Now before you tell me these sets are expensive, let’s talk about investments. You drop $100 on a set of these and they last a lifetime. Literally, they have a lifetime warranty. And you will have made that money back in the first year, just on the amount of dead veggies you haven’t chucked out. Fruit and veg take a lot of energy to grow and transport, and then they take a fair bit of cash to buy.

So if you want to avoid wasting both, pick yourself up a set (or three, which I have. And I live alone).

If you can’t stand the thought of having a Tupperware party (your loss, cos they are the best fun ever), I can totally hook you up with an awesome Tupperware lady who will send some to you. I’d also pick up a silicone baking sheet while you’re there, and you’ll hardly ever need baking paper again.

Norwex Make-up Removal Cloths

I have railed against the use of disposable makeup wipes for a long time. So wasteful! Except if you’re really drunk, maaaybe. As an alternative I used the little baby face washers you buy in the baby section of K Mart or big W. They come in a pack of 9 so you just use it once or twice then wash it with your towels. Simples!

But I could never get around using cotton pads for all my eye makeup, which is pretty full-on most days. Until this little cloth changed my life! One cloth takes off your foundation and eye makeup with nothing but water. You don’t even need to buy cleanser.

Norwex is a company that makes a bunch of chemical free cleaning products, and they are da bomb, I promise. They have parties, in the vein of Tupperware, but you can also order directly from a consultant. You won’t be surprised to hear I have a Norwex lady, so I can hook you up there too.

I subsequently found out that Enjo has a similar makeup product that won some award – I have used it and it’s also very nice but I already have my Norwex, sorry Enjo.

Olive oil spray bottle

I am obsessed with roasting every veggie ever. If you haven’t roasted Brussels sprouts you haven’t lived. They are best done with olive oil spray, but those spray cans you buy at the supermarket last about three seconds before you have to bin them. Plus I am very suss about the quality of the oil in them.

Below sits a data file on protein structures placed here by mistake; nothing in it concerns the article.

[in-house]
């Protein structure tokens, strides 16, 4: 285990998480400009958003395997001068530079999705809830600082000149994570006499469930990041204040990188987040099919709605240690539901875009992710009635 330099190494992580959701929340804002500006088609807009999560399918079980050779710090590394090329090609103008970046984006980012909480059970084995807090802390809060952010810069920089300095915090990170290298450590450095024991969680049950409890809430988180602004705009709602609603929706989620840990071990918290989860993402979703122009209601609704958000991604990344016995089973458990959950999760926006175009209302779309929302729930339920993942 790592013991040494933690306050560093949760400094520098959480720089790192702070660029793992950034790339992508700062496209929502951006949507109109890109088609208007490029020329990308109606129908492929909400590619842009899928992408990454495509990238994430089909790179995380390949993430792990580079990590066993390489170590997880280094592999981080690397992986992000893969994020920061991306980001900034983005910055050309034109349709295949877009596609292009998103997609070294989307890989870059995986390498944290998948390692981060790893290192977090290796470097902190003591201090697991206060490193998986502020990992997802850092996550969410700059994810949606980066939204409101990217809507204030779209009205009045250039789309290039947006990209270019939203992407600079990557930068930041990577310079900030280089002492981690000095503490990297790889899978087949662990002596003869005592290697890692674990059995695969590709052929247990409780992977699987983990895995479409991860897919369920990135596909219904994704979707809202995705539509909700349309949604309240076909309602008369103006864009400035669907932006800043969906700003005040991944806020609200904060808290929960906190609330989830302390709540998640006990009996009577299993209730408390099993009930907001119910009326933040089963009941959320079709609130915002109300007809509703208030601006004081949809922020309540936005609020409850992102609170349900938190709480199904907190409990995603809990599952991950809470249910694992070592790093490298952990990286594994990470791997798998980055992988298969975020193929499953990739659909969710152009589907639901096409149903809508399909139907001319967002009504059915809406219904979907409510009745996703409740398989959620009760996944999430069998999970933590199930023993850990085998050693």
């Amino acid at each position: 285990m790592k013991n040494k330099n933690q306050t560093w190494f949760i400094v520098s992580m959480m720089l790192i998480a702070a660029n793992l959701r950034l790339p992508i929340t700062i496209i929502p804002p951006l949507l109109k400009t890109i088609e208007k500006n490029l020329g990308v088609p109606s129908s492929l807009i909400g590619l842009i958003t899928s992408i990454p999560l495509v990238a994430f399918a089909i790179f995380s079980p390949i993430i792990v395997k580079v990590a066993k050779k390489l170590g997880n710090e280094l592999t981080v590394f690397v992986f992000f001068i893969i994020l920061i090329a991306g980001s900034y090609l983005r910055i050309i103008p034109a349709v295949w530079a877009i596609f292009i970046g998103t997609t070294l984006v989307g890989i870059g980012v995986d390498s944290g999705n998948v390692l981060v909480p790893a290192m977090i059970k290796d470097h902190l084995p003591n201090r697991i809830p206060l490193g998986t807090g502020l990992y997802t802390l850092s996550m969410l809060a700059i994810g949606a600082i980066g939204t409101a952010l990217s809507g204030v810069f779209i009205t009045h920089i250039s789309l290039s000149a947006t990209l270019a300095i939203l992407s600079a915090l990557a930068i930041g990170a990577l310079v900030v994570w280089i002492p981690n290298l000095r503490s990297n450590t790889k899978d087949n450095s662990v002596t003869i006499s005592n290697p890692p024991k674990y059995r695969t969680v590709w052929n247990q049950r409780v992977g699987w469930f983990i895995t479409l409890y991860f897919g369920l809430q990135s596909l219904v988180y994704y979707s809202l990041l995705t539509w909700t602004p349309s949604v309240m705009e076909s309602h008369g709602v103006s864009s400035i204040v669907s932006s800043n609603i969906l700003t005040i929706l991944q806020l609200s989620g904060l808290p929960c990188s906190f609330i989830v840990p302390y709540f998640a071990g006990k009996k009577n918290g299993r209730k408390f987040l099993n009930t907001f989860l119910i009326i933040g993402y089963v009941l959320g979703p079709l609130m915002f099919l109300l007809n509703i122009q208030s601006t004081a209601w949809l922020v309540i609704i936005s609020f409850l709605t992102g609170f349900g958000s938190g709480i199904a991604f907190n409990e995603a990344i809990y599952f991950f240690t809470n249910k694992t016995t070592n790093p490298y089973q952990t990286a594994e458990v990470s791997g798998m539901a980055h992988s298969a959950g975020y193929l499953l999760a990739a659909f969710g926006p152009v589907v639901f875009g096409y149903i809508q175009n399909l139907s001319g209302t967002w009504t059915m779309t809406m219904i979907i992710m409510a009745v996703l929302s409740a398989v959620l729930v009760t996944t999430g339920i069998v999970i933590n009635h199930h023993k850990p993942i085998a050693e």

So my dad bought me one of these from the fancy kitchen shop in Leura and it changed my life! (Don’t know the brand but it is similar to this one).

Image result for olive oil spray bottle

You pump it to build the pressure then spray it on. Not only can you use the good oil, you can infuse garlic or herbs or chili. Get yourself one of these and you’ll never be ripped off by those cans again.

Moon cups and Thinx underwear

One of my feminist principles is that women shouldn’t be shamed about our bodies and their natural functions. Which means I talk about periods. I actually take some small pleasure in annoying men about it, but that’s incidental.

Anyway, I wanted to get tampons and pads out of my lady garden. Not only are they hugely wasteful, they are full of chemicals. I now use a combo of a JuJu cup and these amazing period underwear that honestly look like normal undies.

Some women can use a cup on its own but for whatever reason, it doesn’t seal 100% for me. I won’t go into the detail of how it all works, because others have done this for you, but I will say this: you can stop paying for feminine hygiene products. Never again grudgingly hand over your hard earned money for the pain of having a period.

And if you’re squeamish about seeing or touching your own blood, I say get over it. We can never truly own our feminist power if we think that what our bodies make is shameful. Like, maybe you don’t have to sing the flow song, but you get the drift.